There are some limited access clusters managed by Luddy IT Staff that are using the slurm job scheduler. These systems have a head node that you can log into and, from there, you use slurm commands to allocate and run jobs on the compute nodes. This page provides a very quick introduction to using slurm on these Luddy-managed clusters. Please see the SLURM Homepage for more detailed information about using SLURM and see the Storage System Notes below for cluster-specific storage information.
The Luddy clusters have what is called a head node that you can just log into and compute nodes that you can use by allocating them via SLURM.
|Cluster||Head Node||Compute Nodes|
Bio SGX Cluster
bio-sgx01.soic.indiana.edu through bio-sgx12.cs.indiana.edu
dagger01.sice.indiana.edu through dagger16.sice.indiana.edu
tatooine1.sice.indiana.edu through tatooine8.sice.indiana.edu
From the head node, you can then run your jobs on the compute nodes. You should NOT do your compute processing on the head node. Rather, you will need to use SLURM from the head node to allocate compute nodes and run your jobs there.
In some cases, you will just want to allocate a compute node (or nodes) so you can ssh login and use the system interactively. Note that you are not allowed to just ssh login to a node without first allocating the resource. If you just want an interactive shell on one note you can easily do that as follows using srun:
srun -N 1 -n 1 --pty bash -i
You can also allocate a single node or multiple notes for ssh logins using the salloc command and then see which node(s) you were allocated using the squeue command. For example, you can ssh into the head node and allocate a node in the cluster as follows:
[odin]$ salloc -N 1 bash salloc: Granted job allocation 109512 [odin]$ squeue JOBID PARTITION NAME USER ST TIME NODES NODELIST(REASON) 109512 batch bash robh R 0:12 1 odin006 [odin]$ ssh odin006 [odin006] ... run whatever you want here ... [odin006] exit Connection to odin006 closed. [odin]$ exit salloc: Relinquishing job allocation 109512 [odin]$
In this example (and those that follow) the command prompt is displayed as the host name in brackets followed by a dollar sign (eg. "[odin]$") to indicate which system you are logged into.
Be sure to exit the shell created by the salloc to relinquish your allocation, thereby making the modes available to others. If you need to allocate multiple nodes for interactive ssh logins, you can just give the desired number of nodes using the -N argument to salloc.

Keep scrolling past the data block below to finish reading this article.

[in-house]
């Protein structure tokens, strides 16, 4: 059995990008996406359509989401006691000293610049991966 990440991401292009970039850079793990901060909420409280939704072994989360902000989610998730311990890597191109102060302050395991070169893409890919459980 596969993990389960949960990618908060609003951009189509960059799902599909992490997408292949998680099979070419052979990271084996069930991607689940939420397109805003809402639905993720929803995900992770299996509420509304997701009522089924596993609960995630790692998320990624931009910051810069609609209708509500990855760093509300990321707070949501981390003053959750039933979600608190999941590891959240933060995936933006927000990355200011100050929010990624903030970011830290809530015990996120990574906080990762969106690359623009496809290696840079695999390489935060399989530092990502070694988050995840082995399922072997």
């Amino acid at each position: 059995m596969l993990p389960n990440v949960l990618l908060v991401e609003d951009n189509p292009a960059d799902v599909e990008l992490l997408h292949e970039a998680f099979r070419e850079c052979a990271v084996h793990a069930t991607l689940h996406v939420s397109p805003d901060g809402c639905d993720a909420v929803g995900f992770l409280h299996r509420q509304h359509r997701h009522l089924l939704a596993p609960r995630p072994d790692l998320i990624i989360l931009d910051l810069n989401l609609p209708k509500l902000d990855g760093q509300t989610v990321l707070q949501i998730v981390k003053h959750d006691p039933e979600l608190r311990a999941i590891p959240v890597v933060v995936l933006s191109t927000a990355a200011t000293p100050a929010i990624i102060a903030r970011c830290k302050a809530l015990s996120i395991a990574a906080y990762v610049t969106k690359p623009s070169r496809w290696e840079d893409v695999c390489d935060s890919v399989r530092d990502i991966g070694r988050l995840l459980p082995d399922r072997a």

There may be a limit on the time you can allocate a node and you will loose your allocation and be logged out of the nodes if you hit this limit.
If you have a program that you just want to run interactively on a number of compute nodes, one way to do this is using the SLURM srun command. For example, let's create a simple executable script called hostname.sh that just prints the hostname:
Then, we can run this script on 4 compute nodes as follows:
[odin]$ srun -N 4 hostname.sh odin007.cs.indiana.edu odin008.cs.indiana.edu odin006.cs.indiana.edu odin009.cs.indiana.edu [odin]$
In this example you can see that we were allocated 4 different nodes and the output of running the test.sh script on each of them is displayed. This was run in parallel so the ordering of the output is indeterminate and may well vary each time you run this.
In many cases your job will have to run for a long time, you will have multiple jobs to run, and/or the resources needed to run your job will not be immediately available. In such cases, rather than using srun interactively and waiting around for the output you will want to use batch mode. This is specified using sbatch and, when your job completes, the output is then written to a file rather to the terminal. For example:
[odin]$ sbatch -N 4 hostname.sh sbatch: Submitted batch job 109518 [odin]$ cat slurm-109518.out odin006.cs.indiana.edu [odin]$
At this point you are probably asking yourself why the output didn't show the hostname of 4 systems since we allocated 4 nodes? It is important to note that sbatch allocates 4 nodes but then only runs your script on the first node in the allocation (odin006 in the above example). Typically, your program will be taking care of managing the nodes that are allocated so sbatch doesn't run the same program on all 4 nodes.
Here is an example script called batchtest.sh that will run our simple hostname.sh script on all allocated nodes:
#!/bin/sh srun hostname.sh
We can then run batchtest.sh via sbatch to run hostname.sh on all allocated nodes:
[odin]$ sbatch -N 4 batchtest.sh sbatch: Submitted batch job 109519 [odin]$ cat slurm-109519.out odin006.cs.indiana.edu odin009.cs.indiana.edu odin008.cs.indiana.edu odin007.cs.indiana.edu [odin]$
Our simple batchtest.sh script doesn't have to tell srun how many nodes to use. The SLURM system sets up environment variables defining which nodes we have allocated and srun then uses all allocated nodes.
The above examples provide a very simple introduction to SLURM. You should see the slurm man pages and on-line documentation for further information. The SLURM commands you are likely to be interested in include srun, sbatch, sinfo, squeue, scancel, and scontrol.
Each of the cluster are configured differently regarding data storage space. This table gives a summary of the storage space available on each cluster.
No disk redundancy
No disk redundancy
No disk redundancy